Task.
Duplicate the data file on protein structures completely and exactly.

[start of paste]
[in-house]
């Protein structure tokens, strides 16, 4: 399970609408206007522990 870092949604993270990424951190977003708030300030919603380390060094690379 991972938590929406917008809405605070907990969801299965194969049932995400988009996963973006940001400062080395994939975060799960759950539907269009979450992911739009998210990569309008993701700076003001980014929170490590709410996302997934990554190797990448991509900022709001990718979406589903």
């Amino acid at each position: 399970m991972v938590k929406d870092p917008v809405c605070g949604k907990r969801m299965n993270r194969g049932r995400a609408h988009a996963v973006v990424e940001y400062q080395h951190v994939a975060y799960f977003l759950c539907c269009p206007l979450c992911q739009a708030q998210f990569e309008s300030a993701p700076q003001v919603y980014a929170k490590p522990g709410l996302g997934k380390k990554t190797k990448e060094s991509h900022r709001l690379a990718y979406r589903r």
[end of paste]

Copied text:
[in-house]
């Protein structure tokens, strides 16, 4: 399970609408206007522990 870092949604993270990424951190977003708030300030919603380390060094690379 991972938590929406917008809405605070907990969801299965194969049932995400988009996963973006940001400062080395994939975060799960759950539907269009979450992911739009998210990569309008993701700076003001980014929170490590709410996302997934990554190797990448991509900022709001990718979406589903």
């Amino acid at each position: 399970m991972v938590k929406d870092p917008v809405c605070g949604k907990r969801m299965n993270r194969g049932r995400a609408h988009a996963v973006v990424e940001y400062q080395h951190v994939a975060y799960f977003l759950c539907c269009p206007l979450c992911q739009a708030q998210f990569e309008s300030a993701p700076q003001v919603y980014a929170k490590p522990g709410l996302g997934k380390k990554t190797k990448e060094s991509h900022r709001l690379a990718y979406r589903r």